May 1 (Bloomberg) -- Hillel “Helly” Nahmad, who had apartments at Manhattan’s Trump Tower, a model for a girlfriend and an art gallery that featured modern masters such as Pablo Picasso, was sentenced to a year and a day in prison for his role in a high-stakes gambling ring.
Nahmad, 35, the son of billionaire art dealer David Nahmad, had asked for probation, saying he wanted to operate his Manhattan gallery and teach art to underprivileged children from the Bronx and Brooklyn.
U.S. prosecutors argued Nahmad deserved a harsher sentence because he pleaded guilty to being a leader and participating in a high-stakes gambling network that catered to celebrities and the very rich and laundered more than $100 million in proceeds. They sought a prison term of one year to 18 months.
Nahmad acknowledged during his plea in November that he was the leader and organizer of the gaming business, the primary source of financing and was entitled to a substantial share of the scheme’s profits.
“I am ashamed,” Nahmad told U.S. District Judge Jesse Furman in Manhattan yesterday before the sentence was imposed. “I have learned a hard, humiliating lesson, a humbling one. I no longer gamble. I work harder than ever in my art business, in the hope of restoring my good name.”
Nahmad asked for leniency, saying he was committed “to giving back to the community and sharing my love of art with others.”
Furman said he was “stunned” by the request by Nahmad’s defense team, saying, “to sentence him to something he professes to love and allow his family’s wealth to bail him out would not be punishment. It would not promote respect for the law, it would breed contempt for the law.”
The judge said he was troubled by a secretly recorded call made by U.S. investigators in which Nahmad can be heard saying he would sell a Raoul Dufy painting at a price that was inflated by $50,000 and that he would split a $25,000 profit with another member of the gambling ring. Nahmad can be heard bragging that he was “raping” the buyer for the profit.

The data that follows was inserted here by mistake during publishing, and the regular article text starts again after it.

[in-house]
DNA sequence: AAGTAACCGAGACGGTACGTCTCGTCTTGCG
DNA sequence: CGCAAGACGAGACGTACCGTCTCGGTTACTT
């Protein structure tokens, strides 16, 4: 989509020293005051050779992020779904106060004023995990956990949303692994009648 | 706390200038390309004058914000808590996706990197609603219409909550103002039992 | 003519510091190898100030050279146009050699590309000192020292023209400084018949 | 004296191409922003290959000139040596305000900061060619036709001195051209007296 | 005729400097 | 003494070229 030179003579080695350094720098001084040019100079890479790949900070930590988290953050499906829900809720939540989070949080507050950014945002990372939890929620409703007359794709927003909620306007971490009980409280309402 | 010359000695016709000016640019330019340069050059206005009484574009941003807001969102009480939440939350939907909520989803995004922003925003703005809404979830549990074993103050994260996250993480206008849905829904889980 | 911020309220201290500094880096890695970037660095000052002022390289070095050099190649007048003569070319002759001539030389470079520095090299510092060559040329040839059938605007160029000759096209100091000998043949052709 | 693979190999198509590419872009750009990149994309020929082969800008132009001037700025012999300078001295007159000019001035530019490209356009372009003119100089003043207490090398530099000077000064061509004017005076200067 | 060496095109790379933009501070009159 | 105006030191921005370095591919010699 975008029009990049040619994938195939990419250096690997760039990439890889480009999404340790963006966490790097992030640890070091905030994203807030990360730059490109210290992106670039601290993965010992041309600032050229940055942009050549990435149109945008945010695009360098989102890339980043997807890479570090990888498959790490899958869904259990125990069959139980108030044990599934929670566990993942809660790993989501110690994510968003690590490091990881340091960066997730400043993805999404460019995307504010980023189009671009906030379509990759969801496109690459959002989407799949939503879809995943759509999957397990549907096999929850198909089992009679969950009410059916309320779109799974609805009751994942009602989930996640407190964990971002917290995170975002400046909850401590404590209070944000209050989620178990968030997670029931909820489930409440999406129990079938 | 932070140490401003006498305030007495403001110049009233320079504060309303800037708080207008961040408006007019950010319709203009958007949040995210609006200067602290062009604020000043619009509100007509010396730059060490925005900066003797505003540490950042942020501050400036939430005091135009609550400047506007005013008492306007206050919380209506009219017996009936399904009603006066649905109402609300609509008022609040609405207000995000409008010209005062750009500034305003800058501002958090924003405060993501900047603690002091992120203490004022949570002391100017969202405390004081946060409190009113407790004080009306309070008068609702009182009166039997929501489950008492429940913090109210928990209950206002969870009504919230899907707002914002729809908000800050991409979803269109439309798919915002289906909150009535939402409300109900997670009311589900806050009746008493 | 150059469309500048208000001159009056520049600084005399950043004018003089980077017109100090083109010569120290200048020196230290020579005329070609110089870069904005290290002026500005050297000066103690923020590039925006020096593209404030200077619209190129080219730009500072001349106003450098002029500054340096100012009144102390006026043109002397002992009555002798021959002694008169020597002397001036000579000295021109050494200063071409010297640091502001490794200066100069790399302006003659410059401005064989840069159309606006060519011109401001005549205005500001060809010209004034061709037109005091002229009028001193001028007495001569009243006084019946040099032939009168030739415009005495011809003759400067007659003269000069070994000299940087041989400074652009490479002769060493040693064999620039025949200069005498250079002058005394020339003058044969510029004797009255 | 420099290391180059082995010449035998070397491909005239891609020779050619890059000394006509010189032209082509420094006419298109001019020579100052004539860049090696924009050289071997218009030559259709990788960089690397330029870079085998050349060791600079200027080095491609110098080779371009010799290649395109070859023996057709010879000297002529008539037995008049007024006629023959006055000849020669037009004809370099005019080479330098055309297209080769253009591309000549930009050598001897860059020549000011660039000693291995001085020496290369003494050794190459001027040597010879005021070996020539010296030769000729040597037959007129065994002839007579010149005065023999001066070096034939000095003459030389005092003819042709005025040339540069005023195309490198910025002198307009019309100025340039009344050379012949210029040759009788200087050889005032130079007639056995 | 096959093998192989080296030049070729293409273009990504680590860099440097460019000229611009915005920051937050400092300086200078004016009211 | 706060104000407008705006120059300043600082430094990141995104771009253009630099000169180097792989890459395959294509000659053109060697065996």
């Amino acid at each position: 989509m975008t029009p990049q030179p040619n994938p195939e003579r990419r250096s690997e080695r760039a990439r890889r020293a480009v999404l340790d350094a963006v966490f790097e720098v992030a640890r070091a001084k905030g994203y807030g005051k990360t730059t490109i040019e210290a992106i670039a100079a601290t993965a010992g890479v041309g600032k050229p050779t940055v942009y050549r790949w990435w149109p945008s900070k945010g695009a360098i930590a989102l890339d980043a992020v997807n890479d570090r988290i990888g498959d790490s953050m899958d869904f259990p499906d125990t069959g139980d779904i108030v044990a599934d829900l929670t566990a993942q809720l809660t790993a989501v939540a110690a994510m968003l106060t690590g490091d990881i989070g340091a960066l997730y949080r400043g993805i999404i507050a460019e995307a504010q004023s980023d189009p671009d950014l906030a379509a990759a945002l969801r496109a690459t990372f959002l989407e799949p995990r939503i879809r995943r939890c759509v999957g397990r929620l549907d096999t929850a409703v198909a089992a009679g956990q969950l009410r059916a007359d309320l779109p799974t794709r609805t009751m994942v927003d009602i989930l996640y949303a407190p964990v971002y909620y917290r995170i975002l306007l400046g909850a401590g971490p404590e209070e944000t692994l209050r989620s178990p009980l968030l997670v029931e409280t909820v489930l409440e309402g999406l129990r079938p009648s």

Nahmad, originally accused of running one of two overlapping gambling rings, pleaded guilty in November to one count of operating an illegal gambling business after the U.S. dropped racketeering, money-laundering and other fraud charges.
As part of his plea, he agreed to forfeit $6.4 million and all rights to the Dufy painting titled “Carnaval a Nice, 1937.” The judge yesterday ordered him to also pay a $30,000 fine and said he had to surrender to U.S. prison officials on or by June 16. Furman granted defense attorney Benjamin Brafman’s request that the judge recommend Nahmad serve his time at the Federal Correctional Institution at Otisville, New York.
Nahmad, who once partied with the likes of actors Leonardo DiCaprio and Orlando Bloom, also earned millions of dollars on bets, including $9.95 million he won playing backgammon, the U.S. said.
The gallery’s lease at the Carlyle Hotel won’t be renewed, Brafman said in court papers, citing the fallout from the criminal case and the resulting 75 percent drop in sales. When asked about the gallery’s future as a result of Nahmad’s prison sentence, Brafman said in an e-mailed statement, “the gallery will stay open.”
Aaron Golub, an attorney who represents the Nahmad family, said in an e-mail today that the gallery will remain in the hotel “through 2016 and possibly thereafter.”
One of the two gambling rings involved a New Yorker named Vadim Trincher who helped operate an international sports book for wealthy Russians and laundered tens of millions of dollars from Russia and Ukraine through Cyprus to the U.S., prosecutors said.
Trincher was sentenced yesterday to five years in prison by Furman.
The other ring was run by Nahmad and Trincher’s son, Illya Trincher of Beverly Hills, California, and was a high-stakes gambling operation for millionaires and billionaires, according to the government. Illya Trincher pleaded guilty to gambling charges in November and is scheduled to be sentenced this month.
To date, 28 defendants have pleaded guilty in the case and two have entered deferred prosecution agreements with the office of Manhattan U.S. Attorney Preet Bharara.
Prosecutors claimed in the indictment the scheme was financed, in part, by Nahmad’s gallery. Last year, the gallery held an exhibition of modern and postwar artists including Joan Miro, Alexander Calder, Jean Dubuffet and Fernand Leger.
“We’re obviously disappointed,” Brafman said after court. “Seeing a man like Helly go to jail for any amount of time breaks my heart.”
The case is U.S. v. Tokhtakhounov, 13-cr-00268, U.S. District Court, Southern District of New York (Manhattan).
To contact the reporters on this story: Patricia Hurtado in Federal Court in Manhattan at